The Berbera port upgrade promises improved living conditions for citizens and fosters ambition for international recognition.
Associate Professor of International Relations of the Middle East, University of Birmingham
Professor in Development and Conflict, Durham University
Berbera port is the main overseas trade gateway of the Republic of Somaliland. The port city is located on the Gulf of Aden – one of the globally most frequented seaways connecting the Indian Ocean and the Mediterranean.
Only a few years ago, Berbera port was a dilapidated runway, originally built by the British Empire, and then modernized first by the Soviet Union and later the US. The port is the lifeline of Somaliland, which imports most of what it needs, from food to construction material, cars, and furniture. Its main export is livestock to the Arabian Peninsula.
This picture changed considerably after the Emirates-based Dubai Ports World (DP World), a leading global port operator and logistics giant, took over the port management in 2017. It expanded the quay by 400m, established a new container terminal, designed a free zone, and started to manage the port’s operations.
Lined up alongside the quay are the latest crane models, which have become operational since June 2022. DP World employees practice operating the cranes every day. The hope is that the port will attract 500,000 TEU (unit of cargo capacity) per year, about one-third of the capacity of neighboring Doraleh port in Djibouti. This would allow Somaliland to become a logistical hub on the Gulf of Aden competing with other ports in the region such as Djibouti, Mogadishu, and Mombasa.
The cranes are crucial for the speedy handling of cargo required in a modern port. The staff training, however, takes place in a port that is yet to get busy. So far, container ships arrive only infrequently.
We have been studying the Horn of Africa’s emerging port infrastructures. The boost that the revamped Berbera port needs is for Ethiopia to come to the party. Ethiopia has been landlocked since Eritrea gained independence in 1993, and relies on the port of Djibouti – 95% of its trade goes through the port.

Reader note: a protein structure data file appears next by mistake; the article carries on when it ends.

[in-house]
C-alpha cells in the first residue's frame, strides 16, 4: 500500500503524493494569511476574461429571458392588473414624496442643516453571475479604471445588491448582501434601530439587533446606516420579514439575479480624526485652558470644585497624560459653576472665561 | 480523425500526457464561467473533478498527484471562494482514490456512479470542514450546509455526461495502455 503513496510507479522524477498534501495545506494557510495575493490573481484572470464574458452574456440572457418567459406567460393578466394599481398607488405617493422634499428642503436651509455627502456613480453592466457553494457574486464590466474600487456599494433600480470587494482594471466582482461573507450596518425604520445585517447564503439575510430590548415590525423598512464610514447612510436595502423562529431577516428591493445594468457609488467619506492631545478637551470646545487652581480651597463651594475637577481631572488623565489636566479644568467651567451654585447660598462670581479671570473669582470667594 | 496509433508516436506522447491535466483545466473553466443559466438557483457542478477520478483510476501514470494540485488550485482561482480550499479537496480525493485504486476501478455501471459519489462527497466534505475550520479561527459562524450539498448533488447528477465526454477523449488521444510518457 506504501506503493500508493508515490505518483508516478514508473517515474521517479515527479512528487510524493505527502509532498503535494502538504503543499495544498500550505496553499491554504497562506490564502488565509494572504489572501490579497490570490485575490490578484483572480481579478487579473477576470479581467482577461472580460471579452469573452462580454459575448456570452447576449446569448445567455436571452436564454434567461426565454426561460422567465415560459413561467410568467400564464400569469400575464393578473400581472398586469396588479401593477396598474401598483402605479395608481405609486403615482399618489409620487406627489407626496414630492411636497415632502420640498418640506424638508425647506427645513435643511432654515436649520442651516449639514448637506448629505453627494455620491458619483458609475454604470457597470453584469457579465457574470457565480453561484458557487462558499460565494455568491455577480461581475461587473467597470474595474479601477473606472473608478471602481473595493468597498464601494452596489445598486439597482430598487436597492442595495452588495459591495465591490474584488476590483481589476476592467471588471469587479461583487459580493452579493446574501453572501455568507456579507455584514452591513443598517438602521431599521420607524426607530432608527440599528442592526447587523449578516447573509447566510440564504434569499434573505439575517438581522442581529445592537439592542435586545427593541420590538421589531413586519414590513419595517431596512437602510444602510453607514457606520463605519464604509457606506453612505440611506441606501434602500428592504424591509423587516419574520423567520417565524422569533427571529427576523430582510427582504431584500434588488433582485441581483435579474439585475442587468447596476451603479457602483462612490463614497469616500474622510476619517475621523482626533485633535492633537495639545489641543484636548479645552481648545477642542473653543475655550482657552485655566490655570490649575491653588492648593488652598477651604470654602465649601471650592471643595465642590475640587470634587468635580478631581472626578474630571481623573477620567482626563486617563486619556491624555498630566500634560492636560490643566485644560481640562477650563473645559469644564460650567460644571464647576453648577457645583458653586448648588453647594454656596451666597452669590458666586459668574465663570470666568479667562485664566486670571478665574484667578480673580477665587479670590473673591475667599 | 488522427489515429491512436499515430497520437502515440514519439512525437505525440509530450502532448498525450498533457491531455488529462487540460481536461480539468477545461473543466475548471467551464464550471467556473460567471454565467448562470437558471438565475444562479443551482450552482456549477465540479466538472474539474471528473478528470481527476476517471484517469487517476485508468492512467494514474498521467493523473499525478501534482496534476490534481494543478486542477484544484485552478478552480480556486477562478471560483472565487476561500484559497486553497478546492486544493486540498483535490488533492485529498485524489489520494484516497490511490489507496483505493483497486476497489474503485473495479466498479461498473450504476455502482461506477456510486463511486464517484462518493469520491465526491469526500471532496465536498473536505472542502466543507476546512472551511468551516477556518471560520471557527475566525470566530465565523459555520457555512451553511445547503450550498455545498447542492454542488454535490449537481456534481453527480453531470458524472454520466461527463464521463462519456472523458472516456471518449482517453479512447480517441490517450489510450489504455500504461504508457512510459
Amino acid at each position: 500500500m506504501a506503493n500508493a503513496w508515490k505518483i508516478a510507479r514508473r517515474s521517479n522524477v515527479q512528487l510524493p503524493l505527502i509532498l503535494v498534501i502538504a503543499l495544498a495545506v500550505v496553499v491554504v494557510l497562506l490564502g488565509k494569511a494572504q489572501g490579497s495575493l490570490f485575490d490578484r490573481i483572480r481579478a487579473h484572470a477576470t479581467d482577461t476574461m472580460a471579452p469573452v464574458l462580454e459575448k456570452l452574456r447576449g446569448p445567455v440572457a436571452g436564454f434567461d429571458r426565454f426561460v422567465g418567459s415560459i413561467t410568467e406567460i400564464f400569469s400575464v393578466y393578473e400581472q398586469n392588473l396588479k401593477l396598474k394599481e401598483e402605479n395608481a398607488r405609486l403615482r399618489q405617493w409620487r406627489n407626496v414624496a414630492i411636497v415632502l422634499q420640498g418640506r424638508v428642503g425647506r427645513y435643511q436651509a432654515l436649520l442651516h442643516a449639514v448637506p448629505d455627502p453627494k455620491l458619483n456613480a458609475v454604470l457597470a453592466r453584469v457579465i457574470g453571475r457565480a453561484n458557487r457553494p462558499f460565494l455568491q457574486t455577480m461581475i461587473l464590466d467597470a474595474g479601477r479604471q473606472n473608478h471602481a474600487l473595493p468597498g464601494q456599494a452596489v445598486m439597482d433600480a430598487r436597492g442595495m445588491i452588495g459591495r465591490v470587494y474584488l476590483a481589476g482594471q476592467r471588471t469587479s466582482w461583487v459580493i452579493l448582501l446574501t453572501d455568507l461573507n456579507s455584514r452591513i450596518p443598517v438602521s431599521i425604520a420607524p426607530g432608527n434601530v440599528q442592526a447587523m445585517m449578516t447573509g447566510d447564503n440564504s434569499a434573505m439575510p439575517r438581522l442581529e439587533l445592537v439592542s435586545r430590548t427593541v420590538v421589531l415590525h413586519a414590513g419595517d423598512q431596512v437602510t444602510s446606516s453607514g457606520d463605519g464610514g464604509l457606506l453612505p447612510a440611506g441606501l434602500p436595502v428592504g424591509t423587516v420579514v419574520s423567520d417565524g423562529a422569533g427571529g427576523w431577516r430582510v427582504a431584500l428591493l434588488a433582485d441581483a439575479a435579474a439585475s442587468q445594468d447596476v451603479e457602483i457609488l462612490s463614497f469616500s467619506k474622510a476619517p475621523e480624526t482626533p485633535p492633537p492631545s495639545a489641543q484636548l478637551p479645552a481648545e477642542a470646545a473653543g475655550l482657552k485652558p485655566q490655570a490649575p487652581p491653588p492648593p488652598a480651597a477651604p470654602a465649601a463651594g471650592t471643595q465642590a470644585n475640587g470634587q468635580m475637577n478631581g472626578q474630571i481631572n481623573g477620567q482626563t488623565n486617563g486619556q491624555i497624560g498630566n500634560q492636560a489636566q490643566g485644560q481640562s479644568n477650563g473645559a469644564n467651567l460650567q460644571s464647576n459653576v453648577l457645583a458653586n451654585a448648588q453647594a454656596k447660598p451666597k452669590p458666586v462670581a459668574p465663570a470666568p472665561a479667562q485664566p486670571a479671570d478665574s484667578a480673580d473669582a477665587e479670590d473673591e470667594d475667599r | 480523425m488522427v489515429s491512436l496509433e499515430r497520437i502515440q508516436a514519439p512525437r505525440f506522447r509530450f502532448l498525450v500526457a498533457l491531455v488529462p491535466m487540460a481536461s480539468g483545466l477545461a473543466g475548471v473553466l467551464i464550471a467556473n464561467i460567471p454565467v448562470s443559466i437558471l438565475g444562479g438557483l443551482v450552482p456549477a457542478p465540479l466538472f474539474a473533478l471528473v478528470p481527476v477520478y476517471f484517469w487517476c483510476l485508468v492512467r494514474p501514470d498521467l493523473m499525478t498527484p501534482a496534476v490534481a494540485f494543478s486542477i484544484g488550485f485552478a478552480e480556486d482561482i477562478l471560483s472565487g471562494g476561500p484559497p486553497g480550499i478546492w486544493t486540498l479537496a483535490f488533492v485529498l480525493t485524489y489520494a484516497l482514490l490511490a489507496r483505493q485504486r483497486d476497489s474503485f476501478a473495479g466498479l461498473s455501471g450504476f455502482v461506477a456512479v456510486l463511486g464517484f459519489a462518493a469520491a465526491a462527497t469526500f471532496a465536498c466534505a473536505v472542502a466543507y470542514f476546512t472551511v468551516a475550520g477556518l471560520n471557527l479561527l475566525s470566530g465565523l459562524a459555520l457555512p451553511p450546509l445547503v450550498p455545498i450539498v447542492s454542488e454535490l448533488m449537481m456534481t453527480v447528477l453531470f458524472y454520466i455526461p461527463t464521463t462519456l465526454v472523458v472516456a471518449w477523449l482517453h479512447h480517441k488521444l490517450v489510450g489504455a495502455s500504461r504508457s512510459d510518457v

In 2017, a concession agreement was signed between DP World, Ethiopia, and the government of Somaliland to rebuild and modernize the port of Berbera. The 30-year concession involves: a commercial port, a free zone, a corridor from Berbera to Ethiopia’s borders, and an airport in Berbera.
The concession allowed Somaliland’s government to retain 30% of the shares in the port, 19% for Ethiopia, and 51% for DP World. But in June 2022, Somaliland announced that Ethiopia had failed to acquire its 19% share of Berbera port. Ethiopia failed to meet the conditions.
Somalilanders remain optimistic, nonetheless. The infrastructure project means a great deal to the country. It promises to foster its ambition to receive international recognition, achieve economic development, and fulfill hopes for improved living conditions of its citizens.
DP World’s expansion in the Red Sea and the Gulf of Aden is taking place in the context of turbulent political transformations in the Horn of Africa.
Ethiopia’s Prime Minister Abiy Ahmed came to power in 2018 on the back of popular protests and awakened hopes of a democratic transition in the country. He ended the two-decades-long rivalry between Ethiopia and Eritrea, which brought him the Nobel Peace Prize. With a population of more than 100 million and one of the fastest growing economies in Africa, Ethiopia’s transition brought prospects of developments across the Horn of Africa.